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Wisconsin Gov. Revises Budget Bill

CHICAGO - Gov. Jim Doyle reshaped the Wisconsin Legislature's budget repair bill, using his veto pen to increase the number of spending cuts and lower the level of cash reserves and tobacco refunding proceeds earmarked to help eliminate a $527 million shortfall in the current $57 billion two-year budget.

Doyle used his line-item veto to increase to $270 million from $69 million the level of spending cuts in the budget repair legislation. The governor restored a $125 million school aid payment that the legislative bill had pushed off until the next fiscal biennium begins on July 1, 2009.

Doyle deleted the Legislature's move to lower the required ending cash balance to $25 million from $65 million. Through the various measures vetoed, the state's ending balance is now expected to total $100 million, said budget director David Schmiedicke. The governor left intact the use of the state's $57 million budget reserve. The state for the first time deposited funds into the reserve earlier in this fiscal year.

Doyle made some technical changes to the Legislature's retooling of the pending tobacco bond restructuring, leaving intact the change that would back the bonds with the state's appropriation credit but lowering the level of upfront savings that would be dedicated to reducing the deficit to about $150 million from $209 million. Doyle left other measures in the budget legislation, such as closing corporate tax loopholes, to fully eliminate the deficit.

The reserves and tobacco proceeds represent one-time revenue streams that will contribute to the state's structural imbalance as a new budget is crafted for the fiscal biennium that begins July 1, 2009. The Legislative Fiscal Bureau last week told lawmakers that the state's structural imbalance - where ongoing expenses exceed recurring revenues - stands at about $1.7 billion, up from $800 million when the current budget was adopted last year. The imbalance grew because of sluggish revenue growth and rising bills.

Administration officials acknowledged as much, but said the governor sought to reduce the reliance on such moves through his veto pen, citing the restoration of the school aid payment, the increase in the ending balance, and the reduction in tobacco proceeds. Credit rating agencies have cited the state's narrow ending balances and lack of significant reserve levels as one of its credit weaknesses.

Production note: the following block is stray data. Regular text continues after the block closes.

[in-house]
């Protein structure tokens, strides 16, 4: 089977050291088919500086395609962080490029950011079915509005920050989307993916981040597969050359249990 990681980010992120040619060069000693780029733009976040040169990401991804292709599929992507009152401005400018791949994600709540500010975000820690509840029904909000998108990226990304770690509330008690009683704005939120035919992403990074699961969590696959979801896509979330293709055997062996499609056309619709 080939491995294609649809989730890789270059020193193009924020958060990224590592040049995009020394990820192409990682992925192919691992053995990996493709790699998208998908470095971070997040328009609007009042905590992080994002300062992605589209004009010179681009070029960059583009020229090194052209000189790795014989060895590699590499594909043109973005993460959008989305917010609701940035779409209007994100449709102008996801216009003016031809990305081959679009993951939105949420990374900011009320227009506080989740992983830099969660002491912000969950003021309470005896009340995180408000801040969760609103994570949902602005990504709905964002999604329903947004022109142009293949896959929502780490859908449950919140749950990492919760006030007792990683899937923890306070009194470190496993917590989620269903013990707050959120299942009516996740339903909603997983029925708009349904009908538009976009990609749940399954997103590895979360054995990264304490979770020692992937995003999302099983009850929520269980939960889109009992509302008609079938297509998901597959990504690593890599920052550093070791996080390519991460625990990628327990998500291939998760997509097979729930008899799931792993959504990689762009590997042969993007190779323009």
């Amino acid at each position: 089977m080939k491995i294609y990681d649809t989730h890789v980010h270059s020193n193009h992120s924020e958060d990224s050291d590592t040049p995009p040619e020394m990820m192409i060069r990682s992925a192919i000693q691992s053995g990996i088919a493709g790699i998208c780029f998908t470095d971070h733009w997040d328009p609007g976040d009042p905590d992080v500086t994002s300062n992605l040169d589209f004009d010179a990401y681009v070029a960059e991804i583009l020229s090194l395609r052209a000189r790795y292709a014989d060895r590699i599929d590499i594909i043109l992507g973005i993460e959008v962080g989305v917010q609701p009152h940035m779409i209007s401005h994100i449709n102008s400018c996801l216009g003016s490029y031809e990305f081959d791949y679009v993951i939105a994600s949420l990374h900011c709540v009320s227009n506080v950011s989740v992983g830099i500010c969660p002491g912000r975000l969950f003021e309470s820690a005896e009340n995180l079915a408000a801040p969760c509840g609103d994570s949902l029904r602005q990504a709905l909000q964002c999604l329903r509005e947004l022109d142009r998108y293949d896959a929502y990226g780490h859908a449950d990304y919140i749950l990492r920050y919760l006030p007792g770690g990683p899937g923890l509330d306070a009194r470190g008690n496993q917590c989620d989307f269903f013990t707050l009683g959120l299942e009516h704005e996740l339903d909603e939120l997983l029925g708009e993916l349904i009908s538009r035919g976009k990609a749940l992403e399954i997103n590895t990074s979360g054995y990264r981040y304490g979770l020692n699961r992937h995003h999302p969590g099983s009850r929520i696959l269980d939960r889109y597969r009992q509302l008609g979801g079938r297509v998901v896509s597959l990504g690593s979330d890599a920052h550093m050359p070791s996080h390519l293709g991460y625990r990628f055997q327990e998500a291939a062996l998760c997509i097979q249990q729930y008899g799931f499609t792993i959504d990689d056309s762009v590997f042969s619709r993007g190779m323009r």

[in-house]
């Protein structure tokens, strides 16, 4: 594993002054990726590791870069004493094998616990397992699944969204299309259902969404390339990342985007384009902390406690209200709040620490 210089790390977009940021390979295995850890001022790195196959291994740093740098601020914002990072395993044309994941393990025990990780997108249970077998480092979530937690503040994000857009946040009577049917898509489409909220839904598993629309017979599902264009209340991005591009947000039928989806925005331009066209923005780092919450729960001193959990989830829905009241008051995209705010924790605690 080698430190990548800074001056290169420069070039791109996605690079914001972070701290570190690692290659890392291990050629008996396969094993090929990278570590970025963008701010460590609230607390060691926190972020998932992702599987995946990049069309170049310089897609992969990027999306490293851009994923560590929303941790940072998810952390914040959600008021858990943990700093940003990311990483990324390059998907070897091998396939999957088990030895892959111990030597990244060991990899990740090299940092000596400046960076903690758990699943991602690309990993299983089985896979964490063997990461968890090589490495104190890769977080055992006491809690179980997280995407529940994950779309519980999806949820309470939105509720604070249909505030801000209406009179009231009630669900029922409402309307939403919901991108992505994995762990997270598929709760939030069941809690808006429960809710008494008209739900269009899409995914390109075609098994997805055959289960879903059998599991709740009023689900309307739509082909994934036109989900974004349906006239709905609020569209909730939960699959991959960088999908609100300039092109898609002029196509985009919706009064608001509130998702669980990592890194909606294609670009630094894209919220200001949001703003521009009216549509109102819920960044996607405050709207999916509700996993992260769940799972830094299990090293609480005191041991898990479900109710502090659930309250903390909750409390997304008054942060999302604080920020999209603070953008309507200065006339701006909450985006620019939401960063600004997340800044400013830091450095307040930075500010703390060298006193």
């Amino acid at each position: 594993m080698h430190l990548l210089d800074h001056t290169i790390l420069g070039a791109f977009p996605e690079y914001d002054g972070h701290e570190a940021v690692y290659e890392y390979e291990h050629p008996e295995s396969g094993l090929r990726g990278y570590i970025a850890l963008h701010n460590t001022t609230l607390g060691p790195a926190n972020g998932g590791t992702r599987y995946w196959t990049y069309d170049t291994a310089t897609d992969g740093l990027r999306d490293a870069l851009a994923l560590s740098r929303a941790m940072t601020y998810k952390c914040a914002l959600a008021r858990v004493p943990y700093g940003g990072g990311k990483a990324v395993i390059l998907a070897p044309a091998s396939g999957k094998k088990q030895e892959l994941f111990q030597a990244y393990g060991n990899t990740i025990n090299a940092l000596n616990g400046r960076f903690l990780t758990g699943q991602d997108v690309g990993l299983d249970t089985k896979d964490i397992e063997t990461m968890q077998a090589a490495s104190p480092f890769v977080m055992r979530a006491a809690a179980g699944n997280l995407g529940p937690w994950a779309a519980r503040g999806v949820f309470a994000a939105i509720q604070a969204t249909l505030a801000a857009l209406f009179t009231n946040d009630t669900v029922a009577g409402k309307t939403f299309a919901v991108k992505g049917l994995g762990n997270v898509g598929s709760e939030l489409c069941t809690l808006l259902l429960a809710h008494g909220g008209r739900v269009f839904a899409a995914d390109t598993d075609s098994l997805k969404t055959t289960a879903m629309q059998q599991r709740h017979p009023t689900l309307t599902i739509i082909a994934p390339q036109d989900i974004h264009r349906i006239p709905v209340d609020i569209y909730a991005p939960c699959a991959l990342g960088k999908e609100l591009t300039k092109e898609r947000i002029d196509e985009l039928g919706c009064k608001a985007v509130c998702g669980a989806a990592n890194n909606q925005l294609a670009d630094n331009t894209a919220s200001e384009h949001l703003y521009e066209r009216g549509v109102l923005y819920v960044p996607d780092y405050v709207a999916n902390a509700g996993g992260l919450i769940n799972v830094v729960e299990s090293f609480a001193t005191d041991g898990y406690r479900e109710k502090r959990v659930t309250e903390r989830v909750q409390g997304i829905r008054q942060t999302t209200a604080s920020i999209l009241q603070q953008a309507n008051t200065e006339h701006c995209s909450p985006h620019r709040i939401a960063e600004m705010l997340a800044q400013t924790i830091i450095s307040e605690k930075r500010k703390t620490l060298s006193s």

"The big thing for the governor was his opposition to not paying the state's bills," Schmiedicke said. "But at the same time when you face a $650 million deficit, you can't just cut, especially in these difficult economic times. And you can't leave just a $25 million ending balance."

The state earlier this year faced a $650 million shortfall, but the governor cut it down to $527 million by rolling over repayment of a short-term borrowing to the next fiscal biennium and ordering agency cuts. The governor had wanted to enact a hospital assessment tax aimed at leveraging $450 million in additional federal Medicaid reimbursements, but House Republicans blocked that move.

While the governor made some changes to the tobacco restructuring language in the budget repair bill, the Legislature's alterations remain largely intact and they represent a significant change from the plan enacted as part of the fiscal 2008-2009 budget.

The plan now is for the state to sell up to $1.7 billion of bonds backed by the state's pledge to appropriate the funds needed for repayment, although the state would use its tobacco settlement funds to make that payment.

The new proceeds would go to retire the outstanding $1.4 billion of bonds issued in 2002 by the Badger Tobacco Asset Securitization Corp. that were secured by the state's $5.9 billion share of payments from the 1998 national settlement between 48 states and the major tobacco companies.

Doyle, who was attorney general when the settlement was struck and a harsh critic of using the state's securitization to eliminate a budget deficit, had envisioned the restructuring as a means to establish a recurring use for the proceeds. Under the restructuring included in the budget, the goal was to generate at least $50 million in annual savings to go into a health care trust to pay for health-related and anti-smoking measures. The state named a financing team last October but the deal has been on hold as interest rates on tobacco bonds rose amid a flight to quality.

Capital finance director Frank Hoadley said the state of late had been considering the use of its appropriation pledge as a means to lower interest rates on tobacco bonds so that the deal could get done. "With the fall-off in prices on tobacco bonds beginning about a year ago, we realized we couldn't achieve what we wanted to and began looking at an appropriation backing as perhaps the best use of the state's credit," he said.

As part of the budget repair bill, about $209 million in upfront savings were allocated to close the budget gap, an amount Doyle trimmed to about $150 million. The state still would achieve the annual $50 million in savings for health care programs.

 

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